The Road Environment and Urban Bicycling: Psychophysiological and Behavioral Responses and their Implications for Transportation Planning

The Road Environment and Urban Bicycling: Psychophysiological and Behavioral Responses and their Implications for Transportation Planning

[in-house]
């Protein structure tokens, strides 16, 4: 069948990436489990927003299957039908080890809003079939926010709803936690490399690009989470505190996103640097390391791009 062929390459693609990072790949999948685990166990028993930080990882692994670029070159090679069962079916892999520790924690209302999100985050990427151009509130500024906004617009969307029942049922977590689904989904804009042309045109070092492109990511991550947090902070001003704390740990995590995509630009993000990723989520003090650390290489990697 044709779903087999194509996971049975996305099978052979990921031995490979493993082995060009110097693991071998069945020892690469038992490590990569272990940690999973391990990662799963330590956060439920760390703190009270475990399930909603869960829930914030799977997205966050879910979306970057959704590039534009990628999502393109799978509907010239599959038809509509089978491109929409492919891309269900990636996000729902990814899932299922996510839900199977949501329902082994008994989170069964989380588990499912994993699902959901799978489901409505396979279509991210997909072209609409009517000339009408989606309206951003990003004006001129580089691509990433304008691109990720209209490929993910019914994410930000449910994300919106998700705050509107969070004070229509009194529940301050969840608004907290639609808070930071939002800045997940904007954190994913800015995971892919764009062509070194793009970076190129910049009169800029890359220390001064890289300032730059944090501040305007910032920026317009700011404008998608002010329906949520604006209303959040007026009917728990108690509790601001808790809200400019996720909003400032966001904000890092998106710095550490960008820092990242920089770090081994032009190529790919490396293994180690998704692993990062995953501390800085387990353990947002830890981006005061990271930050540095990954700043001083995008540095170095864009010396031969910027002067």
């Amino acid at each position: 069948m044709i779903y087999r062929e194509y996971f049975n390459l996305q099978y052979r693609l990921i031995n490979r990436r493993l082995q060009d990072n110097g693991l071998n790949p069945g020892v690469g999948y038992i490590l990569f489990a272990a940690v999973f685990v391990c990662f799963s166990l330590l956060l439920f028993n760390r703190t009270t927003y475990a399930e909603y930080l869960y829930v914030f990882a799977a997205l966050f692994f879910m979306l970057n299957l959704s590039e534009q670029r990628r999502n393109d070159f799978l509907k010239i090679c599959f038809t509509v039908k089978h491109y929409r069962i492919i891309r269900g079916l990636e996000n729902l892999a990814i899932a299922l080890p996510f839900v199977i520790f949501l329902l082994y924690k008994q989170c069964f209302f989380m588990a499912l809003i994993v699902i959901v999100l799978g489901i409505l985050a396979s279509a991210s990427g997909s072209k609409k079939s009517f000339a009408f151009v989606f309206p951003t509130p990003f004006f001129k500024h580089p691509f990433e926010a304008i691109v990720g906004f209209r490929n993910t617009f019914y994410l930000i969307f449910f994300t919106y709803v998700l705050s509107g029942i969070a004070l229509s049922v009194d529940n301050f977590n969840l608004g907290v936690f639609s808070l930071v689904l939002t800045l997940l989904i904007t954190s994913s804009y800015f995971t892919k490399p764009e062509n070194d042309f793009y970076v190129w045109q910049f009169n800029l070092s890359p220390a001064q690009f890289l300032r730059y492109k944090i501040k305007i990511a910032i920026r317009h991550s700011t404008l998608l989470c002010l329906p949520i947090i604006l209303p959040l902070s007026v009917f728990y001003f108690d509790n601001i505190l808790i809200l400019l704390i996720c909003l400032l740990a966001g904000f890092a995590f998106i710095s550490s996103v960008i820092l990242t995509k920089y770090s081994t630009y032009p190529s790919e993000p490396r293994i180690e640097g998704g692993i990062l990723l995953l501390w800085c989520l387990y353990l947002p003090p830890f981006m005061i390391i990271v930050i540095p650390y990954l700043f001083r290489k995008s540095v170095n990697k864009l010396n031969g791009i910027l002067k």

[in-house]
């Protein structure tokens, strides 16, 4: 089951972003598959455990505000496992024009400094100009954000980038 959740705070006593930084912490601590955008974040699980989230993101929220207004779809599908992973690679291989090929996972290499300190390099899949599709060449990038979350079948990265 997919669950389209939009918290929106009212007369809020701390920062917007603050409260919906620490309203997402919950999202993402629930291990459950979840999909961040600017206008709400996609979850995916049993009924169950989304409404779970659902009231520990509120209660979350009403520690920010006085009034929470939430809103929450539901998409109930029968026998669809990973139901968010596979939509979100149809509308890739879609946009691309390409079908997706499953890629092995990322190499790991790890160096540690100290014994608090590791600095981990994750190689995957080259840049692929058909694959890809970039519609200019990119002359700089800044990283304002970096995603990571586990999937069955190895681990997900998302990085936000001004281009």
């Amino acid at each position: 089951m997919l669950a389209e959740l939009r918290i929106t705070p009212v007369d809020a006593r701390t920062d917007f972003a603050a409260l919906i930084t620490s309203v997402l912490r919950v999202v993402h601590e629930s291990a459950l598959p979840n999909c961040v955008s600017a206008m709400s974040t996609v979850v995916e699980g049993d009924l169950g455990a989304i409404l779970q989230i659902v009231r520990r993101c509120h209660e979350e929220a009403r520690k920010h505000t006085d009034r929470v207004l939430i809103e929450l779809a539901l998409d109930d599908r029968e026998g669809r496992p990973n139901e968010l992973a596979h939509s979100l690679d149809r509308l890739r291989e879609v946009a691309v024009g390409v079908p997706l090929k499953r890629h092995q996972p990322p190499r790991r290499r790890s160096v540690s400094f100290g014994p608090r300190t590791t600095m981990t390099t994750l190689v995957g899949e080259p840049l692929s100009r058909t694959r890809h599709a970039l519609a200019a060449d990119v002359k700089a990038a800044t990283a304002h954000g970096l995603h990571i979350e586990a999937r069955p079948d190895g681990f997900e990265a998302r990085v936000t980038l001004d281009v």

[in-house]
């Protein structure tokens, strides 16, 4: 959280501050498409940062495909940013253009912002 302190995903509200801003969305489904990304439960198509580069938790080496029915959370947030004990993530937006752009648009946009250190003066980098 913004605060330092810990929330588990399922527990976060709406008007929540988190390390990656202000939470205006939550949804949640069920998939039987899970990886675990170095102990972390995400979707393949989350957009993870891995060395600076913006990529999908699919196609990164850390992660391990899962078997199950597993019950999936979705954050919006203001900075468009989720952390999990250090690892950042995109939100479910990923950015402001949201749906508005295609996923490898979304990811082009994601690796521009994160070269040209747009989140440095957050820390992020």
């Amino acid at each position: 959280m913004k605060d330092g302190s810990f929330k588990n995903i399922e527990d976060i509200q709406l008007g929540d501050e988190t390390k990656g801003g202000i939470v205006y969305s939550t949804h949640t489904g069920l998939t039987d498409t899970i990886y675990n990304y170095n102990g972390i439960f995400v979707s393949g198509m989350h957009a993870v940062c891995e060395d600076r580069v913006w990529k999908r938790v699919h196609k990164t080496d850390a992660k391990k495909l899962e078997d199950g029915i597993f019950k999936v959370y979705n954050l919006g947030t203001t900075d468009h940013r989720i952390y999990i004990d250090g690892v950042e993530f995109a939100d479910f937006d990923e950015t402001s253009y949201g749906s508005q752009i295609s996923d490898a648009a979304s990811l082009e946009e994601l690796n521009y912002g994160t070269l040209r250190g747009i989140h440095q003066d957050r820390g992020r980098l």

One of the many urban planning strategies implemented in the U.S. is to invest in low-impact travel like bicycling. Because roads have largely been designed for cars, a primary concern for bicycling is in understanding how improving road environments can encourage bicycling. The three-part research study focuses specifically on the relationship between the road environment and bicycling behaviors. The first part examines bicyclist’s acute psychological stress in different road environments through a crossover field experiment. The second part examines the relationship between road environments and bicyclist routes through observational case studies in Davis and San Francisco, California. The third part examines student’s travel mode to school at three northern California high schools. The combined results from these studies and review of the literature demonstrate that large scale changes to road environments may be needed to influence bicycling perceptions, attitudes, and behavior.

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